Generally, no one has the authority to make an arrest except for law enforcement officers. However, there are cases where an individual unlawfully detains another person they suspect without having any legal authority to do so. This is false imprisonment. Unless they satisfy the conditions in the law, private citizens, including mall security guards, generally cannot detain another individual.
Understanding what constitutes false imprisonment may prevent citizens from committing the crime.
What is false imprisonment?
Putting someone in false imprisonment means limiting their freedom of movement against their will without legal justification. If the person detaining another uses force or threats, they could also face unwanted touching or assault charges.
For example, bank robbers may be guilty of false imprisonment when they seal off all exits and use the threat of violence to keep individuals inside. Similarly, even mall security officers could commit false imprisonment if they hold someone without enough proof.
Other examples of false imprisonment include:
- Using physical barriers to keep a person in one area
- Locking car doors to prevent a person from leaving
- Detaining a suspected thief for an unreasonable amount of time
- Threatening others with violence if they try to escape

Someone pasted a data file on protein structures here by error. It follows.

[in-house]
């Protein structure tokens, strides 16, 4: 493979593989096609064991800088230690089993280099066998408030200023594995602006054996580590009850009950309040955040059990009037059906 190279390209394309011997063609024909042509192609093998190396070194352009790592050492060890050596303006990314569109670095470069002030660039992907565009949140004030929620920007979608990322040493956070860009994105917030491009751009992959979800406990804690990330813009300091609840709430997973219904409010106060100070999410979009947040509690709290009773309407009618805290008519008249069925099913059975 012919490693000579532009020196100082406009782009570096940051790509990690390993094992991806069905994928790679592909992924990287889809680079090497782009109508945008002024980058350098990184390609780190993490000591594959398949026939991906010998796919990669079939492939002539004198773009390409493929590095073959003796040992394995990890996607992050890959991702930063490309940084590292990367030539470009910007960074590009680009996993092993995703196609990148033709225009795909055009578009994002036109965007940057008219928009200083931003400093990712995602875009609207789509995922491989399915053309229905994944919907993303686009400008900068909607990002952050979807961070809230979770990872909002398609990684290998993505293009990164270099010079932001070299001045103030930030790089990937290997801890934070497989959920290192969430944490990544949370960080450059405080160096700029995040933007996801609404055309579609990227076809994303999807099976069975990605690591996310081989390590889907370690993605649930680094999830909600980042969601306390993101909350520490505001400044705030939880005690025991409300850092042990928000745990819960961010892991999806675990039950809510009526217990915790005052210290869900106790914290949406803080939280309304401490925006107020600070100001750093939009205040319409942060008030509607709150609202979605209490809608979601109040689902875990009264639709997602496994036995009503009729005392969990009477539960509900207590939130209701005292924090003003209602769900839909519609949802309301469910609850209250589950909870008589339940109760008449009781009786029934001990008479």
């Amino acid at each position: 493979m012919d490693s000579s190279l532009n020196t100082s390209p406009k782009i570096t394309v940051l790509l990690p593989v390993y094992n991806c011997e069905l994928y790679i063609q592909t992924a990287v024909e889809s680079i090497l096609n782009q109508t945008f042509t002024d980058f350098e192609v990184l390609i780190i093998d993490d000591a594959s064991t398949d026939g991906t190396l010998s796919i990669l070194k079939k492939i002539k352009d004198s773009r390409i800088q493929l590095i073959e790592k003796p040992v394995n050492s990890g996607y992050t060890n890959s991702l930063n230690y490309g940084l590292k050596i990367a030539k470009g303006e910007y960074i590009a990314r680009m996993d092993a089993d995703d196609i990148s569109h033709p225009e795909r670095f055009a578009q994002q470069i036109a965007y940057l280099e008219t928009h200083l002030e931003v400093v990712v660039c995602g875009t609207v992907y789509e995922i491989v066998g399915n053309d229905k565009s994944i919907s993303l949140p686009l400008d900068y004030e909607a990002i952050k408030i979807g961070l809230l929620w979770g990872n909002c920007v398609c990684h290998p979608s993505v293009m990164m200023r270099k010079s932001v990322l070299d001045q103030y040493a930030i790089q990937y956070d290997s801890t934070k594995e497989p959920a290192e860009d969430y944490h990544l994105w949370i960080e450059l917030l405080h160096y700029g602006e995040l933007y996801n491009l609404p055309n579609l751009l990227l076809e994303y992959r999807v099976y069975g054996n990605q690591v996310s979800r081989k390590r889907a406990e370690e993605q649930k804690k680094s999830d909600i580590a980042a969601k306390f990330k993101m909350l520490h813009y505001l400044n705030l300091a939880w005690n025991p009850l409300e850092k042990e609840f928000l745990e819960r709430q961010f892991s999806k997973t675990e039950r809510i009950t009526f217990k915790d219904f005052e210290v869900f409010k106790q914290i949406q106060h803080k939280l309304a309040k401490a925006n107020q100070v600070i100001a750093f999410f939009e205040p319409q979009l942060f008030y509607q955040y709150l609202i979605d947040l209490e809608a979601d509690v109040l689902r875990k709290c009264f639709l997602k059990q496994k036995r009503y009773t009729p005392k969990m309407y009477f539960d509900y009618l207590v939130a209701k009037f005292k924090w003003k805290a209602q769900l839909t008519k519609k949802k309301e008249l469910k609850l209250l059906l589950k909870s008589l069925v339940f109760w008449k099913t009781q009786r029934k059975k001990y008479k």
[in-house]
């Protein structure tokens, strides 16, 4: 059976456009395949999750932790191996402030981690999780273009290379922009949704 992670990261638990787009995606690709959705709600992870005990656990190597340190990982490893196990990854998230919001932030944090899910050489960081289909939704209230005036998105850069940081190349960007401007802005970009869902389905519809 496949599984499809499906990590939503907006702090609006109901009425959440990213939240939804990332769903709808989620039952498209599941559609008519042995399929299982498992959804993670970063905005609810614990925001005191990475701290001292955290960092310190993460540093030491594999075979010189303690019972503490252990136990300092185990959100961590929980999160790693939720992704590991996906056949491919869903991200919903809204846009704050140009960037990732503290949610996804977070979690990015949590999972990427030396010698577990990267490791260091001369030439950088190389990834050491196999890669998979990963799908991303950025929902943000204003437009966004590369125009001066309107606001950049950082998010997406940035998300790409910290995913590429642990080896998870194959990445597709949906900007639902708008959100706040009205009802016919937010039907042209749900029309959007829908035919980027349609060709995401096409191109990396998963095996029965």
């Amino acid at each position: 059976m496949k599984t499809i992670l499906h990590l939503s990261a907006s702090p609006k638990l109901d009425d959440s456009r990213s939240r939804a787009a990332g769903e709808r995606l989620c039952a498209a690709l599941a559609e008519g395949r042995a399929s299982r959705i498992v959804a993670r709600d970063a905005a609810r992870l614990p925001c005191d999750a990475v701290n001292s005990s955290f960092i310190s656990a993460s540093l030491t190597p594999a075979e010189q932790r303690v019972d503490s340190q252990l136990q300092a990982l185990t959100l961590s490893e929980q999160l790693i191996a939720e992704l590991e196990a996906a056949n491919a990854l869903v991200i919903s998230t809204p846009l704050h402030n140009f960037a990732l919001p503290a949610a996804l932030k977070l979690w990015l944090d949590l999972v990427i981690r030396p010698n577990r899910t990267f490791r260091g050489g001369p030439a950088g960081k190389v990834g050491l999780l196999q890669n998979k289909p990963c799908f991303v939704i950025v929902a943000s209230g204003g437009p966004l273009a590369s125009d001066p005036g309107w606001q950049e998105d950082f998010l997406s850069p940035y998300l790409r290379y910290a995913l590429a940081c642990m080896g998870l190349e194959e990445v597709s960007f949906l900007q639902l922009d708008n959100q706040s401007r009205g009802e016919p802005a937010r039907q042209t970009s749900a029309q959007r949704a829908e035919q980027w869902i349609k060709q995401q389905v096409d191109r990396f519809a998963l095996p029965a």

There are very few instances where ordinary citizens can detain a person legally.
When can citizens make an arrest?
In Maryland, citizens may only arrest an individual when the following elements are in place:
- They witness the individual committing a felony, such as robbery or rape, in their presence.
- They have probable cause to believe that the subject committed a felony outside their presence.
- The individual commits a misdemeanor in their presence that disrupts public peace.
In addition, citizens cannot use force to restrain a perpetrator. They would need to find another way to hold the suspect in place.
What can citizens do to avoid risk?
Given the risks, performing a citizen’s arrest is not advisable, whether for self-defense or for the good of the community. The person detained may react in a manner that endangers the life of the citizen making the arrest and potentially the lives of others. If they are innocent, they could sue for false imprisonment, assault or even kidnapping.
If a citizen witnesses a crime, it is best not to intervene directly. Instead, it is safer to call the police immediately and let them handle the situation.